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Fed Truthers

Cullen, great piece.

It is sad to see how many people believe in unfettered capitalism. They hate the government and their fellow citizens so much that they'd like to see the economy go through an occasional depression just to support their stupid political ideologies.

So many people are being hurt through no fault of their own and all these shallow people want to do is point fingers and blame the Fed. So sad.

Why do people always assume that if you are anti-government that you hate your fellow man?  Some of the worst atrocities in human history were done by governments under the guise of helping people. It is possible that they do care about others but just don’t believe that central planning is always the best way to go about solving problems that a lot of the time previous govt policies created.

Myself, I am sympathetic to some of their views; less so to others. But I would never assume they all hate other people or that all their views are born out of selfishness.

No, the Fed doesn’t have the authority to send people checks - nor do they have the physical system (central bank accounts for individuals). But having the physical system is well within today's technology & Congress could easily give them the authority - & there are so many advantages to doing so.

First, I’d like to start by agreeing that the Fed is doing what it can do (buy everything) in the absence of Congress doing what it should do (give $ to people). 


Second, as a new reader & commenter I would like to say that I’ve really enjoyed the topics you’ve discussed and the depth in which you cover them. Hard to find people doing this.


That said…


Why Doesn’t the Government Let the Cards Fall? 

I disagree with your home/fire department example. The Fed is not the fire department putting out the fire. The Fed is a (central) bank paying full price for the homeowner’s mortgage from a (private) bank while the kitchen is on fire.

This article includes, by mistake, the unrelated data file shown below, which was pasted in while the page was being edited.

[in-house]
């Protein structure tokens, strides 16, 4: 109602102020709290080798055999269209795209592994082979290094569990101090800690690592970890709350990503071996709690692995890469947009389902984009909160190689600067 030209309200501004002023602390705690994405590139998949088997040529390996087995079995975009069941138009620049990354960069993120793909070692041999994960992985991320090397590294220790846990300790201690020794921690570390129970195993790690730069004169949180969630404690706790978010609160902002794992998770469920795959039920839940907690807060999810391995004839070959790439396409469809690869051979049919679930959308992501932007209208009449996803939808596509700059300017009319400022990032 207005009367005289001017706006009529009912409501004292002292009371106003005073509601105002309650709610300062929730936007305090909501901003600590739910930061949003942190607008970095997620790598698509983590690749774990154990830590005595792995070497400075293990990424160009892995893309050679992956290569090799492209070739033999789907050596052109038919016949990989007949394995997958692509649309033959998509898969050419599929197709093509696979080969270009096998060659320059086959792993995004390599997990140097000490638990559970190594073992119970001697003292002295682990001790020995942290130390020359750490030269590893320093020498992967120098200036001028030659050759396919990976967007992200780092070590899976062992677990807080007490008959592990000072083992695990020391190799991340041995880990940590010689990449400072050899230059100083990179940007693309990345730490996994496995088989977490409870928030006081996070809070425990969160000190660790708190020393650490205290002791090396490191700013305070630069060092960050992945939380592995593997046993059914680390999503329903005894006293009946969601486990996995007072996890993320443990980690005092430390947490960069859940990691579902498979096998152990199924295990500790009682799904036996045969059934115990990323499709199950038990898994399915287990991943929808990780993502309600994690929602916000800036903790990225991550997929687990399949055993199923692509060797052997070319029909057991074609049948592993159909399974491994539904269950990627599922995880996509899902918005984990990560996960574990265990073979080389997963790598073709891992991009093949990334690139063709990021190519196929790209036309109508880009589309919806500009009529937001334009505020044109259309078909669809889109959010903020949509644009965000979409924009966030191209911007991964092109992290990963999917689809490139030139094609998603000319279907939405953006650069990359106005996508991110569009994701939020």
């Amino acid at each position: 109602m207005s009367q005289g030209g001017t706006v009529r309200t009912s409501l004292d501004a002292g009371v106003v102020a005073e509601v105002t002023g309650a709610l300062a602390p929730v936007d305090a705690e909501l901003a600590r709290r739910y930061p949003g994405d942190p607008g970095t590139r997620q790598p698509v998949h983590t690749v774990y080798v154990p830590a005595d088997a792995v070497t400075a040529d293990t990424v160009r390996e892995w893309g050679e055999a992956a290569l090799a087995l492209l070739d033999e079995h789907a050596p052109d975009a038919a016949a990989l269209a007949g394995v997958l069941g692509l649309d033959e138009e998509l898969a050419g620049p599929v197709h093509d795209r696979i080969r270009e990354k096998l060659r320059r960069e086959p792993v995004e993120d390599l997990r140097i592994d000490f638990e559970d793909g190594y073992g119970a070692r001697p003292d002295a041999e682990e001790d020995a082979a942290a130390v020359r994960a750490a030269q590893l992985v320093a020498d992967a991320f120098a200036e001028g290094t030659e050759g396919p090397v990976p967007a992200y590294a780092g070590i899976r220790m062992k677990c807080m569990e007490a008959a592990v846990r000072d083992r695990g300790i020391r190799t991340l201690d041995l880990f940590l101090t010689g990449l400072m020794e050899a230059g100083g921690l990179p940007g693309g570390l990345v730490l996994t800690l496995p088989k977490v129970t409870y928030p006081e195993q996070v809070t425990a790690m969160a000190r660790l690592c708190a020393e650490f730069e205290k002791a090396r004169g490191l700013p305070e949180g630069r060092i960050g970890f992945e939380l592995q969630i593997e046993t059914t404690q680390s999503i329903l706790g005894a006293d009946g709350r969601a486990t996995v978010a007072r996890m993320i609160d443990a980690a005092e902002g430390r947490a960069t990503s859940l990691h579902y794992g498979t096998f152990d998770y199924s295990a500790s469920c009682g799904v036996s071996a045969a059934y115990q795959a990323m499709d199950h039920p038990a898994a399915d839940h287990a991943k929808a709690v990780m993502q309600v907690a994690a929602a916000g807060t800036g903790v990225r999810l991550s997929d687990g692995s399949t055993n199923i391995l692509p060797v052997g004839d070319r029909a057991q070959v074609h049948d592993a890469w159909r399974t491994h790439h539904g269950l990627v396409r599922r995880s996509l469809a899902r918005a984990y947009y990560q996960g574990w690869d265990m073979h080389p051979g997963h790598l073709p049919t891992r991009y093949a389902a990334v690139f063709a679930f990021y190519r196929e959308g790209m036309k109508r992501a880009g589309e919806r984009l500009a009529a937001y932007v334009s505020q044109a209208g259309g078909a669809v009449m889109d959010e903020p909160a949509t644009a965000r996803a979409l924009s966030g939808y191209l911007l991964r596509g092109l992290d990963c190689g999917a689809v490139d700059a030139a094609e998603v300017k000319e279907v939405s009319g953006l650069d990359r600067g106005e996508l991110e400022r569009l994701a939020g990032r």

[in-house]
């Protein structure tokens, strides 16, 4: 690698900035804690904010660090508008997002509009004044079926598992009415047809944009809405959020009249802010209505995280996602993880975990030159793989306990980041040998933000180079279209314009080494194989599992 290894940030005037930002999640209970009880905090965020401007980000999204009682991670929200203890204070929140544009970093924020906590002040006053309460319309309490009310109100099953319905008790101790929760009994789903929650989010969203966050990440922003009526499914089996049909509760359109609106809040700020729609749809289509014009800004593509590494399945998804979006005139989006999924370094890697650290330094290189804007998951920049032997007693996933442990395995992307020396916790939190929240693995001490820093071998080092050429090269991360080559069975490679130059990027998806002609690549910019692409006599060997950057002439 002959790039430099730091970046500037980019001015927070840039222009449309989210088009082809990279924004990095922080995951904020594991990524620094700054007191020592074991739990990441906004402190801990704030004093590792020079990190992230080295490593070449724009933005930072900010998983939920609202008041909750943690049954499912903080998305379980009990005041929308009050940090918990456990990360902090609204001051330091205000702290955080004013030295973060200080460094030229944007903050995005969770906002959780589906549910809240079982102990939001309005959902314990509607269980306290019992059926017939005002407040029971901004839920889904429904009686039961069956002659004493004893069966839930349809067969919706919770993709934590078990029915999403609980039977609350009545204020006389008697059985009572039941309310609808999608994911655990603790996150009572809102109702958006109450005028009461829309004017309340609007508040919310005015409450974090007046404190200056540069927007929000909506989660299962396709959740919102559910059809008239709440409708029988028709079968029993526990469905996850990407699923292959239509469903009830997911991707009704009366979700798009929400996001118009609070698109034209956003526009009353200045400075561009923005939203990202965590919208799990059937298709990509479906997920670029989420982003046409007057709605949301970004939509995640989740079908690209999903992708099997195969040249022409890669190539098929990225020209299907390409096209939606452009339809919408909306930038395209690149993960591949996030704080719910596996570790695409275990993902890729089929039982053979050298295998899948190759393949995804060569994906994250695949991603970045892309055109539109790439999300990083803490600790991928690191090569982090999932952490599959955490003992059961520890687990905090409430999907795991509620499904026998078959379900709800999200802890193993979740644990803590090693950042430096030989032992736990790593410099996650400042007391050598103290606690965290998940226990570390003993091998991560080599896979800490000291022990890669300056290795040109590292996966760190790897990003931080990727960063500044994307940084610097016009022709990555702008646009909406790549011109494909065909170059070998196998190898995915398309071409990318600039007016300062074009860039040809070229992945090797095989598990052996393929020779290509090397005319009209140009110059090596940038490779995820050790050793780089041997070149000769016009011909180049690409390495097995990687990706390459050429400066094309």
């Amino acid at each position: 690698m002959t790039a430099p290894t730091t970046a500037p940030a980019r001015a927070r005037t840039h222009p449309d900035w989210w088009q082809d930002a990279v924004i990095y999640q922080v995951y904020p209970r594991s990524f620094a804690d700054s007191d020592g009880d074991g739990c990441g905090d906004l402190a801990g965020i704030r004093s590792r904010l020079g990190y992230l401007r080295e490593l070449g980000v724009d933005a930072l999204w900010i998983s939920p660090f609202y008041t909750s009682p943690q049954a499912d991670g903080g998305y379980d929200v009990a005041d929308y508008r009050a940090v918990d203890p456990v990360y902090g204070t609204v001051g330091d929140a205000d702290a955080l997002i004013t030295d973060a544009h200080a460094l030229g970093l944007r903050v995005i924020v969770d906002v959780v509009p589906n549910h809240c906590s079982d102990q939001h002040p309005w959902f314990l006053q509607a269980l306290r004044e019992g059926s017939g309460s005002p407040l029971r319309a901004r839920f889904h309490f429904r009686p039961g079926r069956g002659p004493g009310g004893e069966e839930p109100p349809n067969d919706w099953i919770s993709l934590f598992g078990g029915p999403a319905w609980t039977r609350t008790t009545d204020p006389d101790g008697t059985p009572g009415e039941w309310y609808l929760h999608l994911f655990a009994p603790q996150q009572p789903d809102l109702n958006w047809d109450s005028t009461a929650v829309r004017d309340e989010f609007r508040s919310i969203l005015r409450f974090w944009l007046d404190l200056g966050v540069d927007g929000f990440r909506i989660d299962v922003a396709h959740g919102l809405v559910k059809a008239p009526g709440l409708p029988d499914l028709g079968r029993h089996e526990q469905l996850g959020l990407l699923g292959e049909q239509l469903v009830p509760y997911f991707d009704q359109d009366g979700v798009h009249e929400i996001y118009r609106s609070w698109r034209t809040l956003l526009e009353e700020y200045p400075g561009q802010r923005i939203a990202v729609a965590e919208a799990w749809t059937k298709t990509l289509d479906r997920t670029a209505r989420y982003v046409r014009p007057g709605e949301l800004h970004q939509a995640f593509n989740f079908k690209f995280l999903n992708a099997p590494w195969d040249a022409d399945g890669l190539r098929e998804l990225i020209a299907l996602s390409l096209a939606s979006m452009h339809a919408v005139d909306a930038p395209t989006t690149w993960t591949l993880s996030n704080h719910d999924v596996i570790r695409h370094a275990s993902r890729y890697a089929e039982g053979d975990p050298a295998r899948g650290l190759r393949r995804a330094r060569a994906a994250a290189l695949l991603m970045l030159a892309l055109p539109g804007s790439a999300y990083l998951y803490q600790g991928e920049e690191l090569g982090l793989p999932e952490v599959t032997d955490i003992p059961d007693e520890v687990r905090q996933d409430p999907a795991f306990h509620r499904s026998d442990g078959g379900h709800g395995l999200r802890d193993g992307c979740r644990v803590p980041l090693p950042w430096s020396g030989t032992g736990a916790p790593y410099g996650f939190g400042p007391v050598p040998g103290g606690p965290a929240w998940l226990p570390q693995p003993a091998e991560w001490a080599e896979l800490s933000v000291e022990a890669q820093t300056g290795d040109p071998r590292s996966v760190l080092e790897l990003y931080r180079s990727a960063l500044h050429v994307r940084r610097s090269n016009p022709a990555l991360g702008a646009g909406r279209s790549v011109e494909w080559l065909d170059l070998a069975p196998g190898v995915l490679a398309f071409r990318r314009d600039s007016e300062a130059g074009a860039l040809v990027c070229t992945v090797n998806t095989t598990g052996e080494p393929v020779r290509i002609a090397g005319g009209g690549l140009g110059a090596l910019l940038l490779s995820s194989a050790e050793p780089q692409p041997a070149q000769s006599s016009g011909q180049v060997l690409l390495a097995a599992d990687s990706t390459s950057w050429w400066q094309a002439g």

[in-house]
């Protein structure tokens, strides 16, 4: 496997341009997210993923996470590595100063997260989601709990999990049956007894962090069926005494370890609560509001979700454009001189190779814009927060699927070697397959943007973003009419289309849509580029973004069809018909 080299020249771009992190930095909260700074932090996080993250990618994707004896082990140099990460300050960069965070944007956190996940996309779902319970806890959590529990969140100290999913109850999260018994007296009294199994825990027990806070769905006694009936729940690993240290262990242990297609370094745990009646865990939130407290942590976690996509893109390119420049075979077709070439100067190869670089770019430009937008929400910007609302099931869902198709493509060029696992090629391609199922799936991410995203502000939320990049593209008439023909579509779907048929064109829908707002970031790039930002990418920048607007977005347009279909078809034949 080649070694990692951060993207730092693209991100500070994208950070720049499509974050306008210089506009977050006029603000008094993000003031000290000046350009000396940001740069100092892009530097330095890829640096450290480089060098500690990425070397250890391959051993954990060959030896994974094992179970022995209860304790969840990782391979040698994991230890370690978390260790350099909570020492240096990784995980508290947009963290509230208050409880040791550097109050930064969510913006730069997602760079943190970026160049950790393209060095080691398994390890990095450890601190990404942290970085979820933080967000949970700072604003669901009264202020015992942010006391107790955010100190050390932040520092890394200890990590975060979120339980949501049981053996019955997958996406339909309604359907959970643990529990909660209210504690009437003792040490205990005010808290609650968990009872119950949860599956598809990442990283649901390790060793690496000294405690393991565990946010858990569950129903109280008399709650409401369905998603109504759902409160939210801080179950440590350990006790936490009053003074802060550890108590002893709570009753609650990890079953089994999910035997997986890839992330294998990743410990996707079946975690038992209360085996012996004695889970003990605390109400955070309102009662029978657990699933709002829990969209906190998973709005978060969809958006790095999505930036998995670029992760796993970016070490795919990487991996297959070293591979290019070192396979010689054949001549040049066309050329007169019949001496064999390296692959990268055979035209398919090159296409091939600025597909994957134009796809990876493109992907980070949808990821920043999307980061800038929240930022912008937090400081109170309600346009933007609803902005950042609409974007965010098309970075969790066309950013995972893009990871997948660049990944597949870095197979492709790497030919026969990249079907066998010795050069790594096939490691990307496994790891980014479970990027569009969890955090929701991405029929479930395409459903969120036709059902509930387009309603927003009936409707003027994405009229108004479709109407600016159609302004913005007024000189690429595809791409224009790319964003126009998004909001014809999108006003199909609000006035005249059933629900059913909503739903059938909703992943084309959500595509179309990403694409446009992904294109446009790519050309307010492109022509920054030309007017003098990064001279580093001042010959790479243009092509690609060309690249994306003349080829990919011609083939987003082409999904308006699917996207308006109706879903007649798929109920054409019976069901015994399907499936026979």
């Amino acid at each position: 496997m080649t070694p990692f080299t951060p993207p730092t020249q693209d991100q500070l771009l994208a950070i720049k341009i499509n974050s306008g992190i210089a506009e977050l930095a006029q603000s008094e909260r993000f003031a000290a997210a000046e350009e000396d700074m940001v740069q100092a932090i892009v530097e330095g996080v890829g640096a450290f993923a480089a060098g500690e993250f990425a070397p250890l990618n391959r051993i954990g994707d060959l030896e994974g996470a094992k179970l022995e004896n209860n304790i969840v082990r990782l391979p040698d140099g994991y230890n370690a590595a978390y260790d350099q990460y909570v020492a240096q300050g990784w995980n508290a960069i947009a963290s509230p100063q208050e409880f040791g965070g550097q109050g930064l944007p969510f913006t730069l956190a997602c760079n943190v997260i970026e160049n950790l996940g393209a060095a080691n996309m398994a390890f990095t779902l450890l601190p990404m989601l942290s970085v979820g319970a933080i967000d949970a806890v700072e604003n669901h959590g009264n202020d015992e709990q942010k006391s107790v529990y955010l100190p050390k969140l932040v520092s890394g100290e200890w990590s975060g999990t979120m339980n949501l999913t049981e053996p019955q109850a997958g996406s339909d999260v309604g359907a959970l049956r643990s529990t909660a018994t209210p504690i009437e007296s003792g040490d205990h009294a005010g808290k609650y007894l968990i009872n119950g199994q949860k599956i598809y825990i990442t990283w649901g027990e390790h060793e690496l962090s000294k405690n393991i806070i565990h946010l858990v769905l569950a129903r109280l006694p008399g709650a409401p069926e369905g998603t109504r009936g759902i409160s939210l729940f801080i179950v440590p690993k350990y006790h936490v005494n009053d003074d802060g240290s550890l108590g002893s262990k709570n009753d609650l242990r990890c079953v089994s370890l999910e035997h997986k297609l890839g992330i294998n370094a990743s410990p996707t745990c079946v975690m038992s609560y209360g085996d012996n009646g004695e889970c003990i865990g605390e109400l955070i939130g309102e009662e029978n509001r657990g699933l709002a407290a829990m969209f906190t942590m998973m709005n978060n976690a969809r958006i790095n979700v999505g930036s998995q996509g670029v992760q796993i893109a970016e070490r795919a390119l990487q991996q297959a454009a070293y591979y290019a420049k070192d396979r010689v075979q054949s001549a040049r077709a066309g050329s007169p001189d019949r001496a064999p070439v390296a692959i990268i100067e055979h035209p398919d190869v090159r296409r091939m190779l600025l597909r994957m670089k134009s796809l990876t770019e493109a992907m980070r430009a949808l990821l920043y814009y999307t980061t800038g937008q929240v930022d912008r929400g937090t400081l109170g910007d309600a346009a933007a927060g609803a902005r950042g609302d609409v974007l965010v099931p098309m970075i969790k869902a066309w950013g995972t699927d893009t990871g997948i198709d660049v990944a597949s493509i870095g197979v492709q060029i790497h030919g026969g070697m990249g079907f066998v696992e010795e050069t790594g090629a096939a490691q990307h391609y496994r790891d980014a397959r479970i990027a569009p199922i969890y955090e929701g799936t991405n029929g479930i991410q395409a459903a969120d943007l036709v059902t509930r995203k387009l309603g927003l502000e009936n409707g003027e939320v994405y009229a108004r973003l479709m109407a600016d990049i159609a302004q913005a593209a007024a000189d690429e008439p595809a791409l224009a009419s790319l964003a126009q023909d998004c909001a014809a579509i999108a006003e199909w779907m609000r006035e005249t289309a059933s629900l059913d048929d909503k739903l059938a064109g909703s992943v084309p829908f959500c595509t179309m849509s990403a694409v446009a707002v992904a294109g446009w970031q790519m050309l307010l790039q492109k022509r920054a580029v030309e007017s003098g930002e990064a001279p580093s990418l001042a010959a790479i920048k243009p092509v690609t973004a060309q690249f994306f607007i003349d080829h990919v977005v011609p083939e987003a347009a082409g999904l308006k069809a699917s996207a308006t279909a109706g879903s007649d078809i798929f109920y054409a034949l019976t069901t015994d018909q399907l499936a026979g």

The Fed just bought a mortgage for less than the home is worth. Substitute mortgage for business and that is what is currently happening.


When the Fed was doing QE the past couple years, it was fine because they were buying only Treasuries at fair value (or so slightly below fair value that it’s irrelevant). Not the case today.


Isn’t This Just Another Asset Price Bailout?

            True, no one knows if there was a bubble before this began. At this point, it’s irrelevant. 


But at this point it is hard to deny that this isn’t an asset price bailout. Absent the Fed, the value of [asset] would be 80 cents. The Fed is buying for 100 cents. Not sure what else it could be called other than an ‘asset price bailout’. 


Isn’t This Another Corporate Bailout? 

“To some people this will always look like a bank and corporate bailout.” 


Because that is exactly what it is. Call a spade a spade.


Yes, this is the only course the Fed has because Congress is not doing its part. That doesn’t change the fact that the Fed’s actions amount to a corporate bailout.


Why Are We Bailing Out Firms Who Borrowed During the Boom and Bought Back Stock? 

If companies had a reasonably sized cash buffer, they wouldn’t need to be bailed out within one month of the economy shutting down. If companies are consistently relying on day to day revenue, that’s (generally) a poorly run business and its equity deserves to fold. 


“In any case, I’m not sure it’s fair to have a meteor hit the US economy and say “Why didn’t everyone hold an emergency meteor fund?”


Sure, it’s not fair but it’s a reality. It’s not as if the US economy would have any value whatsoever if a meteor hit the country. Good thing the Fed is on a remote island and can still pay full value for the US economy when it’s a smoldering crater!



What About All Those Nefarious Buybacks? 

I agree that ~95% of buyback criticism is wrong. However, the part that is correct is that it is to enrich executives. It’s much easier and safer for a CEO to buy back stock than it is for them to make successful investments. As Charlie Munger said “show me the incentives and I will show you the outcomes.”

To add, I’d argue that the economic results of buybacks (ie. Executives getting filthy rich for doing nothing more than moving up the corporate ladder – just look at Boeing’s most recent CEO) make the 95% of criticism being wrong to something more like 50% of the criticism being wrong. 




This is the game we all signed up to play (or were forced to play because we weren’t born in time). Equity is risk. This is risk manifested. Just because the players were unaware of its existence (false) or preferred ignorance is bliss (true) does not change the fact that it was always present.